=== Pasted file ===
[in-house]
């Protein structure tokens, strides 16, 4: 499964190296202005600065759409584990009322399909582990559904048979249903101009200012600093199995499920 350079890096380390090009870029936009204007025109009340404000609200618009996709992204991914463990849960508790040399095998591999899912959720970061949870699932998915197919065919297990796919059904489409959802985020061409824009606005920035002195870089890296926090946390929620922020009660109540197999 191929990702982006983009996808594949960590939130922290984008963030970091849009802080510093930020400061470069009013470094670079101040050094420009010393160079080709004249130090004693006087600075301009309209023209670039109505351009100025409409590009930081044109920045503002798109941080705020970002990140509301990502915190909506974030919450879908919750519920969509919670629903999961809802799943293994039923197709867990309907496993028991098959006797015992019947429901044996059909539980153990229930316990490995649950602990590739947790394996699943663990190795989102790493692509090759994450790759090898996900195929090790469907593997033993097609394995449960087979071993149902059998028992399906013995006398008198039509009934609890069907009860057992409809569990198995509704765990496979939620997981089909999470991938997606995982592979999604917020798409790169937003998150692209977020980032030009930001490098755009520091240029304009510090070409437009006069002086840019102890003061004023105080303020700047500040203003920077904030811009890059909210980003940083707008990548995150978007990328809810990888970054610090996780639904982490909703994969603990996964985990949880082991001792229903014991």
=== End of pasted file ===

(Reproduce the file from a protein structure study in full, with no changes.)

[in-house]
């Protein structure tokens, strides 16, 4: 499964190296202005600065759409584990009322399909582990559904048979249903101009200012600093199995499920 350079890096380390090009870029936009204007025109009340404000609200618009996709992204991914463990849960508790040399095998591999899912959720970061949870699932998915197919065919297990796919059904489409959802985020061409824009606005920035002195870089890296926090946390929620922020009660109540197999 191929990702982006983009996808594949960590939130922290984008963030970091849009802080510093930020400061470069009013470094670079101040050094420009010393160079080709004249130090004693006087600075301009309209023209670039109505351009100025409409590009930081044109920045503002798109941080705020970002990140509301990502915190909506974030919450879908919750519920969509919670629903999961809802799943293994039923197709867990309907496993028991098959006797015992019947429901044996059909539980153990229930316990490995649950602990590739947790394996699943663990190795989102790493692509090759994450790759090898996900195929090790469907593997033993097609394995449960087979071993149902059998028992399906013995006398008198039509009934609890069907009860057992409809569990198995509704765990496979939620997981089909999470991938997606995982592979999604917020798409790169937003998150692209977020980032030009930001490098755009520091240029304009510090070409437009006069002086840019102890003061004023105080303020700047500040203003920077904030811009890059909210980003940083707008990548995150978007990328809810990888970054610090996780639904982490909703994969603990996964985990949880082991001792229903014991």